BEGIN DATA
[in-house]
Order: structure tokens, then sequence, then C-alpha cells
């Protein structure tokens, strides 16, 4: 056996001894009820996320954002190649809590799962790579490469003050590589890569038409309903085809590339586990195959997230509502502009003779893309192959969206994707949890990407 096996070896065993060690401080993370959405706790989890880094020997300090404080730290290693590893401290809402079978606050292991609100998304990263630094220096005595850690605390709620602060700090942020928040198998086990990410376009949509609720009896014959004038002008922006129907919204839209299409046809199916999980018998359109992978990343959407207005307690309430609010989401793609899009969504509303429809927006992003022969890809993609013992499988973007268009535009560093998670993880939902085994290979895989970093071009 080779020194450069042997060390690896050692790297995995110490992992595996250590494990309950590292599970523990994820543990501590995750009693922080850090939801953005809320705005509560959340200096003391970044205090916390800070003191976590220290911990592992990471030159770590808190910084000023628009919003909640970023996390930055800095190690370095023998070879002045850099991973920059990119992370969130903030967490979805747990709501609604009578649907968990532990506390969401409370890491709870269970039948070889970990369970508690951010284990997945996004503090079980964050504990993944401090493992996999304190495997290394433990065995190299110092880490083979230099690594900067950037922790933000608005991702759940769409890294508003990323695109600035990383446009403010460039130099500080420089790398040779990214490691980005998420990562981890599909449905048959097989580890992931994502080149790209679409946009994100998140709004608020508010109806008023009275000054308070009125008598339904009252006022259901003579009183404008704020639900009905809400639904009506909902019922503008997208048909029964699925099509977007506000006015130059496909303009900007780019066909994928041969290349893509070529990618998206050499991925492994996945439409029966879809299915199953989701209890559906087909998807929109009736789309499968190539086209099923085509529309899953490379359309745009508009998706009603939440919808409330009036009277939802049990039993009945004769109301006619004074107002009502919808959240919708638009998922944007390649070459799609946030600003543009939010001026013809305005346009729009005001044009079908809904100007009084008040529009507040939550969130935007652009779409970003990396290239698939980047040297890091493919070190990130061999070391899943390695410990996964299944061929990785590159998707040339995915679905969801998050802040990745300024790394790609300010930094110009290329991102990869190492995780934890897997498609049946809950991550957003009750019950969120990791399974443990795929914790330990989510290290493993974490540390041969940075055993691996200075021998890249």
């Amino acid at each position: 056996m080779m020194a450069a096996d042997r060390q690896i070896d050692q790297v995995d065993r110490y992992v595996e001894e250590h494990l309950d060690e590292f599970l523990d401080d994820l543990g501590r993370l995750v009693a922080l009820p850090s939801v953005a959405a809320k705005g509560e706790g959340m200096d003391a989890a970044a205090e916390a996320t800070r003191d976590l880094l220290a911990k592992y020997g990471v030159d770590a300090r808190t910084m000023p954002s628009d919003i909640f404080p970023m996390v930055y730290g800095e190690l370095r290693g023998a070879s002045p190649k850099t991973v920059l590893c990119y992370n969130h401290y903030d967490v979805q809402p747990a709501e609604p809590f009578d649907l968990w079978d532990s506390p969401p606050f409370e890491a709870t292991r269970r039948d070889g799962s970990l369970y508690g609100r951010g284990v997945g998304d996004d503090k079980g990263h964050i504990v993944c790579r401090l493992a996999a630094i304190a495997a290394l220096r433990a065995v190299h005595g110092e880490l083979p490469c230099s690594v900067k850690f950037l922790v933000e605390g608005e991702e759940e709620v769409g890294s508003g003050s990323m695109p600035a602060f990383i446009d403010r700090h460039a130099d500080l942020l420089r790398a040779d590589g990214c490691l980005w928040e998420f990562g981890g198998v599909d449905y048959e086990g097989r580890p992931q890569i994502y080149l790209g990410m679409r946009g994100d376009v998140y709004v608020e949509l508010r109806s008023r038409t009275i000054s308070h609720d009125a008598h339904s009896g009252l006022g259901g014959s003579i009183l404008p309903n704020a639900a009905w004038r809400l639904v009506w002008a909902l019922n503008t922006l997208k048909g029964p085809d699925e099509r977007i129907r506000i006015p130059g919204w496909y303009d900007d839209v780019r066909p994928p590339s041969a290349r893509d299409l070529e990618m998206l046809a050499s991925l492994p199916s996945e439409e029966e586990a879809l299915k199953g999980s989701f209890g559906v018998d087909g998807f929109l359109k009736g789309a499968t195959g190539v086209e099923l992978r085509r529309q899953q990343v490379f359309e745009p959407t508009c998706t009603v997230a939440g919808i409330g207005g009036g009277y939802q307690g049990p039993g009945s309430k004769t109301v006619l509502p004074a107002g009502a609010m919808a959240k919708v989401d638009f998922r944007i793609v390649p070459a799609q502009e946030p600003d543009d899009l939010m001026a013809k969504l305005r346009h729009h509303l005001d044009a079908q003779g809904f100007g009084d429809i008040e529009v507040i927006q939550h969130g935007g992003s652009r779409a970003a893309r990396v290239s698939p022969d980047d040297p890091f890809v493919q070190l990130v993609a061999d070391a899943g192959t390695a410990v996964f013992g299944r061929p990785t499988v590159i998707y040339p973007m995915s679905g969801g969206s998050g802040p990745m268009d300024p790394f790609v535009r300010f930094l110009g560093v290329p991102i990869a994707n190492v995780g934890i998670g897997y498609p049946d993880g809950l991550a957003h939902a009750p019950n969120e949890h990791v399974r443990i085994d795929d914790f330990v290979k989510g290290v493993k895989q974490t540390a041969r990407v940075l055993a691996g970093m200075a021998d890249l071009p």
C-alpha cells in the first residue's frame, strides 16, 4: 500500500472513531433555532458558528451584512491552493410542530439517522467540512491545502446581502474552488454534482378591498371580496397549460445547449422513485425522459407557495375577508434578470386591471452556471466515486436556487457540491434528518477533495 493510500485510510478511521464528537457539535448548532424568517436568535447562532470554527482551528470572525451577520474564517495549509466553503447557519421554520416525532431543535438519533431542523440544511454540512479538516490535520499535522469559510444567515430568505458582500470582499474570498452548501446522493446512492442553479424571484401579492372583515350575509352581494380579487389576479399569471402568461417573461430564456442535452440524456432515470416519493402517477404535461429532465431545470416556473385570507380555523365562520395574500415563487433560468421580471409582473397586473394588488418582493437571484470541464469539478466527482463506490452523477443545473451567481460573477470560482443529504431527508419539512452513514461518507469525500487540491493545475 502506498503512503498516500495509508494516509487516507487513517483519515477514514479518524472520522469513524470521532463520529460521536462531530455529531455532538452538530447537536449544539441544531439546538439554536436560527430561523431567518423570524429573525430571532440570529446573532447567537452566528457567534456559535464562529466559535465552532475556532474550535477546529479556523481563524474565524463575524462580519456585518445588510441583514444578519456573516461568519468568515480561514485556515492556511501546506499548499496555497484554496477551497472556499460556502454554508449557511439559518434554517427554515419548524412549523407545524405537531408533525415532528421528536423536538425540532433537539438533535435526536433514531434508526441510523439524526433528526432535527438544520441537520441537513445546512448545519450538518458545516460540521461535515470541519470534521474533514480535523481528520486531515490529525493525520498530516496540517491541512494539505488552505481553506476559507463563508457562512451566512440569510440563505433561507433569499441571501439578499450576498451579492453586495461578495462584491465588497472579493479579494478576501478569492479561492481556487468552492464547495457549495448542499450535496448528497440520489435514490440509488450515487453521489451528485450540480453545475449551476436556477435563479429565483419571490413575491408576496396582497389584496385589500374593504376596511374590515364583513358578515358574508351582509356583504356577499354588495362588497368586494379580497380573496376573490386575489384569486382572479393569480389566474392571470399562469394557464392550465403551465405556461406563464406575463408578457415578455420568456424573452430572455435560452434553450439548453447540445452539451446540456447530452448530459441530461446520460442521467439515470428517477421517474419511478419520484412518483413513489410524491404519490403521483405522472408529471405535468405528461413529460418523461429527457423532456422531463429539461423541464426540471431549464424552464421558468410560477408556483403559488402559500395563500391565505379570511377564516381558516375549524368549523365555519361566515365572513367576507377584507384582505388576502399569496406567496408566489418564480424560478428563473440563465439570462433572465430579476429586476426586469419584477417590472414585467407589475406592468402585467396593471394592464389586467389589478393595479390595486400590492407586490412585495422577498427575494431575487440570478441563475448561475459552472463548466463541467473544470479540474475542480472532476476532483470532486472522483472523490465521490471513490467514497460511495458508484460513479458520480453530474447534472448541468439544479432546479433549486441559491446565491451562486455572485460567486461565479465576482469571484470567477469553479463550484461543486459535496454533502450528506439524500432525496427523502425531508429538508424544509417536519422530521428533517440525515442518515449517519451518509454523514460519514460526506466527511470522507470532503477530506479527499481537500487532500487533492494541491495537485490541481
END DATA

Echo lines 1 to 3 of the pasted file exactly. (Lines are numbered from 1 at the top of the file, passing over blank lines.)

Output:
[in-house]
Order: structure tokens, then sequence, then C-alpha cells
């Protein structure tokens, strides 16, 4: 056996001894009820996320954002190649809590799962790579490469003050590589890569038409309903085809590339586990195959997230509502502009003779893309192959969206994707949890990407 096996070896065993060690401080993370959405706790989890880094020997300090404080730290290693590893401290809402079978606050292991609100998304990263630094220096005595850690605390709620602060700090942020928040198998086990990410376009949509609720009896014959004038002008922006129907919204839209299409046809199916999980018998359109992978990343959407207005307690309430609010989401793609899009969504509303429809927006992003022969890809993609013992499988973007268009535009560093998670993880939902085994290979895989970093071009 080779020194450069042997060390690896050692790297995995110490992992595996250590494990309950590292599970523990994820543990501590995750009693922080850090939801953005809320705005509560959340200096003391970044205090916390800070003191976590220290911990592992990471030159770590808190910084000023628009919003909640970023996390930055800095190690370095023998070879002045850099991973920059990119992370969130903030967490979805747990709501609604009578649907968990532990506390969401409370890491709870269970039948070889970990369970508690951010284990997945996004503090079980964050504990993944401090493992996999304190495997290394433990065995190299110092880490083979230099690594900067950037922790933000608005991702759940769409890294508003990323695109600035990383446009403010460039130099500080420089790398040779990214490691980005998420990562981890599909449905048959097989580890992931994502080149790209679409946009994100998140709004608020508010109806008023009275000054308070009125008598339904009252006022259901003579009183404008704020639900009905809400639904009506909902019922503008997208048909029964699925099509977007506000006015130059496909303009900007780019066909994928041969290349893509070529990618998206050499991925492994996945439409029966879809299915199953989701209890559906087909998807929109009736789309499968190539086209099923085509529309899953490379359309745009508009998706009603939440919808409330009036009277939802049990039993009945004769109301006619004074107002009502919808959240919708638009998922944007390649070459799609946030600003543009939010001026013809305005346009729009005001044009079908809904100007009084008040529009507040939550969130935007652009779409970003990396290239698939980047040297890091493919070190990130061999070391899943390695410990996964299944061929990785590159998707040339995915679905969801998050802040990745300024790394790609300010930094110009290329991102990869190492995780934890897997498609049946809950991550957003009750019950969120990791399974443990795929914790330990989510290290493993974490540390041969940075055993691996200075021998890249």